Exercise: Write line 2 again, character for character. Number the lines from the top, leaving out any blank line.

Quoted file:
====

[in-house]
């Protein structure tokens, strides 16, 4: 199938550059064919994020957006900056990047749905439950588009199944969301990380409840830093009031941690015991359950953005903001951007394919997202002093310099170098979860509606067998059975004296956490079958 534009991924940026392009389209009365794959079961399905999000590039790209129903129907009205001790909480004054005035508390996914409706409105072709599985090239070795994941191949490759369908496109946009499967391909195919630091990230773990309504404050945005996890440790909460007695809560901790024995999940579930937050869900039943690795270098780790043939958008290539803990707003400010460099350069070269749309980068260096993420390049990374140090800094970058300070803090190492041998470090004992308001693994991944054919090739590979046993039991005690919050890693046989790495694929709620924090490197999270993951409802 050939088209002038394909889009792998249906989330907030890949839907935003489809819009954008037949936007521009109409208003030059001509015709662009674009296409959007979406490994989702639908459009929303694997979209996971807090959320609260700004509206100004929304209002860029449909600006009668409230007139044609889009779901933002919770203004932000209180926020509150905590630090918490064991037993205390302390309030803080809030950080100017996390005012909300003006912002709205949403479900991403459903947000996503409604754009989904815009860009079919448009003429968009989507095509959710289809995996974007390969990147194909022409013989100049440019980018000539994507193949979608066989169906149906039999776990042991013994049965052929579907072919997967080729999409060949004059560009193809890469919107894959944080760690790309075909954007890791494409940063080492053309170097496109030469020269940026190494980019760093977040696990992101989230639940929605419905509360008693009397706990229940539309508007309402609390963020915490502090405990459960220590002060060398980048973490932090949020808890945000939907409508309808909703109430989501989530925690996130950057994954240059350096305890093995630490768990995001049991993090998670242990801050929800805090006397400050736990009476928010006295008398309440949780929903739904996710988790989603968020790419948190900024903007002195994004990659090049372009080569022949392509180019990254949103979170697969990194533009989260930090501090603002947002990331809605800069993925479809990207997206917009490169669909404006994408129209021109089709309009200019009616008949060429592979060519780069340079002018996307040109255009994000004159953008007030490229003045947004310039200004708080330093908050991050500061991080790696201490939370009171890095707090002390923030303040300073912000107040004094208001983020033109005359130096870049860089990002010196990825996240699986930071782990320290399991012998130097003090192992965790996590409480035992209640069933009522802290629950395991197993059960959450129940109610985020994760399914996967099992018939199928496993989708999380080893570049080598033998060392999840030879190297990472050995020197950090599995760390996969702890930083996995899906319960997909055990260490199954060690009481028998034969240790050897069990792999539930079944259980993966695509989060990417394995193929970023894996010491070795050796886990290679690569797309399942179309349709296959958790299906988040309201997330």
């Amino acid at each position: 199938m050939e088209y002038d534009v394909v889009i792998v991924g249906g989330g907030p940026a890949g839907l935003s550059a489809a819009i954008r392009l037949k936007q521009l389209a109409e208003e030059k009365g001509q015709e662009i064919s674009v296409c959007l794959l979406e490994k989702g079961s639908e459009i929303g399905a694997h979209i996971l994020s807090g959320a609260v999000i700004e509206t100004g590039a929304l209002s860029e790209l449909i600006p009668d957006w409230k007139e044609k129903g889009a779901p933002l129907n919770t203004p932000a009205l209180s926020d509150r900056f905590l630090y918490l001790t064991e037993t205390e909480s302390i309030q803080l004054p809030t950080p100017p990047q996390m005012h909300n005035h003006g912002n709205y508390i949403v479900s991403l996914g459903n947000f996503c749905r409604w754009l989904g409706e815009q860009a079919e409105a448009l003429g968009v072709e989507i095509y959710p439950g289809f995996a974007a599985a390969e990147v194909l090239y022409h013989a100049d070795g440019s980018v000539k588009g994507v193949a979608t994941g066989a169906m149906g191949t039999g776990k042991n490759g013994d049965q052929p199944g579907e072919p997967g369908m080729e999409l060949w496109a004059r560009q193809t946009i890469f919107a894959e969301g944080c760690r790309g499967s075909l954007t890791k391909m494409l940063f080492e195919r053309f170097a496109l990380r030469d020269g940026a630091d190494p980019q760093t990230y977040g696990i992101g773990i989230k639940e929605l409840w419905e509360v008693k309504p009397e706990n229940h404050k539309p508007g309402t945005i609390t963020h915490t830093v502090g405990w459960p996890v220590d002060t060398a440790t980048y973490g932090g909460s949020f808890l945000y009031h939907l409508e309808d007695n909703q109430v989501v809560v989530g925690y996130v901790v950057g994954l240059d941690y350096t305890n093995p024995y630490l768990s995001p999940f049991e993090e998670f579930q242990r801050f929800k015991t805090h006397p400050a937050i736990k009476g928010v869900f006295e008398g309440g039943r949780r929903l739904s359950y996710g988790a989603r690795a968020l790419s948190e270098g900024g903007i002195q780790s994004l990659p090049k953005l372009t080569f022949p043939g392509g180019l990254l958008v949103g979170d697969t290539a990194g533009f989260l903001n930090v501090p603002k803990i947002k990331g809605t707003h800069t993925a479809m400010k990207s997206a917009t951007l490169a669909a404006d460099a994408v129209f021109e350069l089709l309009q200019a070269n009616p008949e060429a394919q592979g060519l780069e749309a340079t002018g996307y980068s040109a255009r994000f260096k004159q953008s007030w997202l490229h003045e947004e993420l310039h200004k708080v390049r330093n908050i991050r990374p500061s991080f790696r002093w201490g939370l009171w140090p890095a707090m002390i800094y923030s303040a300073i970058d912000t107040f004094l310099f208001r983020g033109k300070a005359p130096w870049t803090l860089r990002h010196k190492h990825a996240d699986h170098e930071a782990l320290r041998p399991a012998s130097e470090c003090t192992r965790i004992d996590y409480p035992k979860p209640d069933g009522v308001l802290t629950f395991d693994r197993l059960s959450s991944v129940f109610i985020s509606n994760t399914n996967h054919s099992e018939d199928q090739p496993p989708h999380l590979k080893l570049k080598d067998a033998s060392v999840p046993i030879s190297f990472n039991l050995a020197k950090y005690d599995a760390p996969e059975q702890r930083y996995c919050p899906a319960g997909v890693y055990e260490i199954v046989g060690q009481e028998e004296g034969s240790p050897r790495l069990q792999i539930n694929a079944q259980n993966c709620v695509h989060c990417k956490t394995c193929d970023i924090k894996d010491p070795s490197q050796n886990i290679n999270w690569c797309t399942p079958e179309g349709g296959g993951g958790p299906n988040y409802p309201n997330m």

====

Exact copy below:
């Protein structure tokens, strides 16, 4: 199938550059064919994020957006900056990047749905439950588009199944969301990380409840830093009031941690015991359950953005903001951007394919997202002093310099170098979860509606067998059975004296956490079958 534009991924940026392009389209009365794959079961399905999000590039790209129903129907009205001790909480004054005035508390996914409706409105072709599985090239070795994941191949490759369908496109946009499967391909195919630091990230773990309504404050945005996890440790909460007695809560901790024995999940579930937050869900039943690795270098780790043939958008290539803990707003400010460099350069070269749309980068260096993420390049990374140090800094970058300070803090190492041998470090004992308001693994991944054919090739590979046993039991005690919050890693046989790495694929709620924090490197999270993951409802 050939088209002038394909889009792998249906989330907030890949839907935003489809819009954008037949936007521009109409208003030059001509015709662009674009296409959007979406490994989702639908459009929303694997979209996971807090959320609260700004509206100004929304209002860029449909600006009668409230007139044609889009779901933002919770203004932000209180926020509150905590630090918490064991037993205390302390309030803080809030950080100017996390005012909300003006912002709205949403479900991403459903947000996503409604754009989904815009860009079919448009003429968009989507095509959710289809995996974007390969990147194909022409013989100049440019980018000539994507193949979608066989169906149906039999776990042991013994049965052929579907072919997967080729999409060949004059560009193809890469919107894959944080760690790309075909954007890791494409940063080492053309170097496109030469020269940026190494980019760093977040696990992101989230639940929605419905509360008693009397706990229940539309508007309402609390963020915490502090405990459960220590002060060398980048973490932090949020808890945000939907409508309808909703109430989501989530925690996130950057994954240059350096305890093995630490768990995001049991993090998670242990801050929800805090006397400050736990009476928010006295008398309440949780929903739904996710988790989603968020790419948190900024903007002195994004990659090049372009080569022949392509180019990254949103979170697969990194533009989260930090501090603002947002990331809605800069993925479809990207997206917009490169669909404006994408129209021109089709309009200019009616008949060429592979060519780069340079002018996307040109255009994000004159953008007030490229003045947004310039200004708080330093908050991050500061991080790696201490939370009171890095707090002390923030303040300073912000107040004094208001983020033109005359130096870049860089990002010196990825996240699986930071782990320290399991012998130097003090192992965790996590409480035992209640069933009522802290629950395991197993059960959450129940109610985020994760399914996967099992018939199928496993989708999380080893570049080598033998060392999840030879190297990472050995020197950090599995760390996969702890930083996995899906319960997909055990260490199954060690009481028998034969240790050897069990792999539930079944259980993966695509989060990417394995193929970023894996010491070795050796886990290679690569797309399942179309349709296959958790299906988040309201997330």